(Reuters) – A member of the Saudi Air Force visiting the United States for military training is the suspect in a shooting that killed four people and injured eight at a U.S. Navy base in Florida on Friday, the state governor and other officials said.
The shooter was armed with a handgun and was killed by sheriff’s deputies responding to the dawn incident at Naval Air Station Pensacola, the Navy and local sheriff’s office said, the second deadly shooting at a U.S. military installation this week.
Florida Governor Ron DeSantis said the suspect was a Saudi national attending training at the base as part of long-standing Navy program open to U.S. allies.
“The government of Saudi Arabia needs to make things better for these victims. They are going to owe a debt here, given that this was one of their individuals,” DeSantis said at a news conference.
U.S President Donald Trump said Saudi Arabia’s King Salman called him to offer condolences and sympathy to the victims.
“The King said that the Saudi people are greatly angered by the barbaric actions of the shooter,” Trump wrote on Twitter.
In a statement, Salman condemned the shooting and said Saudi security services were working with U.S. agencies to uncover the cause.
“The perpetrator of this heinous crime does not represent the Saudi people, who count the American people as friends and allies,” Salman said.
The FBI said it was the lead investigative agency on the incident, which played out over two floors in a classroom building at a base whose main function is training.
The first reports of an “active shooter” on the base reached the Escambia County sheriff’s office at about 6:51 a.m. and a few minutes later a sheriff’s deputy fatally shot the suspect in a classroom on the base, Sheriff David Morgan said.
The suspected shooter was Second Lieutenant Mohammed Saeed Alshamrani, according to two U.S. officials familiar with the case who spoke on condition of anonymity.
TRAINEES HIGHLY VETTED
In recent weeks, 18 naval aviators and two aircrew members from the Royal Saudi Naval Forces were training with the U.S. Navy, including a stint at Pensacola, according to a Navy press release. It was not clear if the suspected shooter was part of that delegation.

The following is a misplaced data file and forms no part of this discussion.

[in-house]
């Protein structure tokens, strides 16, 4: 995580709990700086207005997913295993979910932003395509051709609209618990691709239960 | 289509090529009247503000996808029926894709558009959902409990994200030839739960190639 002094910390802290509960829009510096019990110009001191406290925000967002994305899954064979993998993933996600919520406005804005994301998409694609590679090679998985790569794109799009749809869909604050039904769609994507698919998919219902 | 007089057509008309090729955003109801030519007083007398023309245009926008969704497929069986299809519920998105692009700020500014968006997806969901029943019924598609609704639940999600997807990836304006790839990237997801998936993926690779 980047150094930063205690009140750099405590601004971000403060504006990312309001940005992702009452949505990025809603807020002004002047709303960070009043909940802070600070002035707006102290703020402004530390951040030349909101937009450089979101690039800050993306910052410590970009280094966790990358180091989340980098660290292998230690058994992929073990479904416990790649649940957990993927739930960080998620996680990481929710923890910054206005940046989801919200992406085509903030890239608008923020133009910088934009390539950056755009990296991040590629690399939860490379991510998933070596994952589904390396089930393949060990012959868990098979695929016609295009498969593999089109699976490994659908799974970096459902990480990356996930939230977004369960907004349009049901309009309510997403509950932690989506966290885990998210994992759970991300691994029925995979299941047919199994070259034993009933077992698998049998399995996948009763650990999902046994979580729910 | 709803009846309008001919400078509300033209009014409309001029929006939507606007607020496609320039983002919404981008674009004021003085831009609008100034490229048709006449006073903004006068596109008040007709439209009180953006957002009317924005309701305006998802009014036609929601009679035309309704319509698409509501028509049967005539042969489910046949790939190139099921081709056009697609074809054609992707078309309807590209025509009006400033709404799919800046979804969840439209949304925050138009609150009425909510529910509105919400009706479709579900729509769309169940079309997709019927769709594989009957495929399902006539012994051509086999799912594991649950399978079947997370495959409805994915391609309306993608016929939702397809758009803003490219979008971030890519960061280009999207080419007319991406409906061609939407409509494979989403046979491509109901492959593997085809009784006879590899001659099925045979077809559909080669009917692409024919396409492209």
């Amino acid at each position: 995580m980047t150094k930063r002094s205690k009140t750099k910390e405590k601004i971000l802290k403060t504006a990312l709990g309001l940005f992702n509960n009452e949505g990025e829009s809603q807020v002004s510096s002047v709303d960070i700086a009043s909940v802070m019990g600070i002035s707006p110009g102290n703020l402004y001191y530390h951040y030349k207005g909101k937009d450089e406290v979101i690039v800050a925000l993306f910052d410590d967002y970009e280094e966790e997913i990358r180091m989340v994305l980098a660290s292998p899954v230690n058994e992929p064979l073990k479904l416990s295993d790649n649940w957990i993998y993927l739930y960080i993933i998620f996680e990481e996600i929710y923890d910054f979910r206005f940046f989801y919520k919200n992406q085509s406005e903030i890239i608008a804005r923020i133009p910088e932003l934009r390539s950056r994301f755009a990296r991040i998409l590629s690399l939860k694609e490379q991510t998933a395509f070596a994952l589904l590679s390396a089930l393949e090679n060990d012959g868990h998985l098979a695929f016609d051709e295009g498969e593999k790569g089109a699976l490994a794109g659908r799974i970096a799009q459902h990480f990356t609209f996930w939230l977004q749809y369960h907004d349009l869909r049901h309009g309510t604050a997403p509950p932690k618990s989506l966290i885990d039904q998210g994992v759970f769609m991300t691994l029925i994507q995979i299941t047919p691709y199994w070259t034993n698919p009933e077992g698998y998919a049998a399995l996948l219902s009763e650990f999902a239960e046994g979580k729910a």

The group came under a Navy program that offers training to U.S. allies. A person familiar with the program said Saudi Air Force officers selected for military training in the United States are intensely vetted by both countries.
The Saudi personnel are “hand-picked” by their military and often come from elite families, the person said, speaking on condition of anonymity because they did not have permission to speak to a reporter.
A son of Saudi’s King Salman, Khalid bin Salman, condemned Friday’s “tragic event” and said on Twitter that, like many of his compatriots, he used the training given to him by the U.S. military to fight “side by side” with U.S. allies against terrorism and other threats.
Two sheriff’s deputies were injured, one shot in the arm, the other in the knee, but both were expected to survive, officials said at the news conference.
Eight people were taken to Baptist Hospital for treatment, hospital spokeswoman Kathy Bowers said.
The Pensacola base, near Florida’s border with Alabama, is a major training site for the Navy and employs about 16,000 military and 7,400 civilian personnel, according to its website.
U.S. Defense Secretary Mark Esper said in a statement he was considering several steps to ensure the security of military installations after the shootings. He did not elaborate.
Military personnel are normally restricted from carrying weapons on U.S. bases unless they are part of their daily duties. Nonetheless bases have seen deadly mass shootings before, including one in Ford Hood, Texas, in 2009 that left 13 dead and one at the Washington Navy Yard in 2013 that killed 12.
On Wednesday, a sailor shot three civilians at the historic Pearl Harbor military base in Hawaii, killing two of them before taking his own life.
Reporting by Jonathan Allen and Maria Caspani in New York and Idrees Ali, Jonathan Landay and Mark Hosenball in Washington; Writing by Andrew Hay; Editing by Scott Malone, Steve Orlofsky and Daniel Wallis